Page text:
Hello there everyone,
As most of you guys may or may not have noticed, depending on how well I was able to get redirects established, things look quite a bit differently or work a bit differently.
While Habari was great in many ways, it has not always been able to live up to my needs, but I had mostly decided to live with it since there were things present that I could not easily replicate on other platforms, and other platforms either had problems I did not want my visitors to deal with, as was the case with S9y, or, like WordPress, were heavily targetted, and I see attempts at accessing such flaws in access and error logs.
However, I have become tired of having to deal with the usual inconveniences of using a CMS, such as having to back up not only site files but also the databases housing the content, and checking to make sure that my CMS of choice was supported by a certain host, since I have switched servers quite a few times over the life of this blog, and decided to look into using a SSG to create content.
When it comes to SSGs, there are a ton of them out there from Jekyll to MetalSmith and more, but I only had experience with Jekyll and Hyde, and liked how easy it was to get Python up and running regardless of operating system, whether it was BSD and Linux, which I have experimented with, Mac, which I used to use in my daily life, or Windows, which I returned to after seeing the direction Apple was going, but Hyde just did not make the cut for anything more than simple sites and I wanted to learn a bit about a different system by making a theme for it, so I decided to give Pelican a try.
After spending quite a few days trying to figure things out, I was able to replicate a few things from Habari plugins that I used, such as being able to enter a certain string and get an absolute address, though I needed to make a plugin to make those same changes in the ATOM feeds, and determined that I had put in enough things that I might as well switch over to the platform, especially considering how many tasks the server that hosts this blog had to deal with would decrease dramatically, and possibly speed up load times.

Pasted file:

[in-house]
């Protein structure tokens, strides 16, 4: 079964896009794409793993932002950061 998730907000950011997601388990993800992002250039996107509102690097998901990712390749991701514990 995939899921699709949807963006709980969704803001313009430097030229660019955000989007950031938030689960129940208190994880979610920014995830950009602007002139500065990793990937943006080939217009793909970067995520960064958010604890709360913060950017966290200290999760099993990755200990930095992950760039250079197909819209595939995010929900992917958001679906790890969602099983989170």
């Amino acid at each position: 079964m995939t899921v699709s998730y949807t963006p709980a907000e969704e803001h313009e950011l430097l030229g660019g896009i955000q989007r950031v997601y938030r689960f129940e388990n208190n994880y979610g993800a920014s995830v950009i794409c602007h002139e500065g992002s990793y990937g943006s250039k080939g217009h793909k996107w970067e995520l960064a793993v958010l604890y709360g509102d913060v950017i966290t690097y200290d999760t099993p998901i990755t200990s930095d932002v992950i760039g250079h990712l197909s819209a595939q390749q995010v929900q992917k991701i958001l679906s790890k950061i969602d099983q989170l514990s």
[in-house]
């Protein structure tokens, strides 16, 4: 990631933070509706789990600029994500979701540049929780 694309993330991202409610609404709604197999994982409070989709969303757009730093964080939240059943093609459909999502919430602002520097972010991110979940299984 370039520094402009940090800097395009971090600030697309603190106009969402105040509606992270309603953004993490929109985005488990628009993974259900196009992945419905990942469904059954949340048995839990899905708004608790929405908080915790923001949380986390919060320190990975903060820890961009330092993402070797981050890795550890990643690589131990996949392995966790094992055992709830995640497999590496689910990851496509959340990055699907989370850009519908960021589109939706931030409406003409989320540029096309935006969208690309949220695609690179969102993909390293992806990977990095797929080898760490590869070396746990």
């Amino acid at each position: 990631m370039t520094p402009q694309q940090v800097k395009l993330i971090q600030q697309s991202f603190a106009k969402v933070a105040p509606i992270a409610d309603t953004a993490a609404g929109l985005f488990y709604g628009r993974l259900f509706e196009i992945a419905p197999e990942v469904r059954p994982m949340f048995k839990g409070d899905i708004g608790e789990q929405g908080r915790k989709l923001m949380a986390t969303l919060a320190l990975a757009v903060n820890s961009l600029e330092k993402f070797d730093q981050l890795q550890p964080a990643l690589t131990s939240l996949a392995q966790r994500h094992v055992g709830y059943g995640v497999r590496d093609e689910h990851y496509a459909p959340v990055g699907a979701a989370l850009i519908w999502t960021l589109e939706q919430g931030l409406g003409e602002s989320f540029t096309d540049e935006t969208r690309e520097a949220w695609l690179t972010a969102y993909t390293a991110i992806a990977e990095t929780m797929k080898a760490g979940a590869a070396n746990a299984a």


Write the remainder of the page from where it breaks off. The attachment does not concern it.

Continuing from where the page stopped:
Now, I have finally made that switch, and currently writing this post, the first one actually written on the platform, I can say that I am glad that I made the switch, as virtual machines are no longer necessary to create reliable backups.
Unfortunately, many people will be experiencing some problems with the incoming links found on the Internet, such as shared reviews and easy to access feeds, and this post was made to let everyone know that things did not just up and disappear because they still exist.
The old posts and pages all have the same addresses, but now requires an .html extension, and feed addresses for all content and content dealing with certain subjects is now located in the navigation, the latter of which should appear when viewing category pages and posts filed under that particular category.
Hopefully, you all like the changes as much as I do, even though there are some minor inconveniences, and that this will be the last major move that I would be making, but time will tell.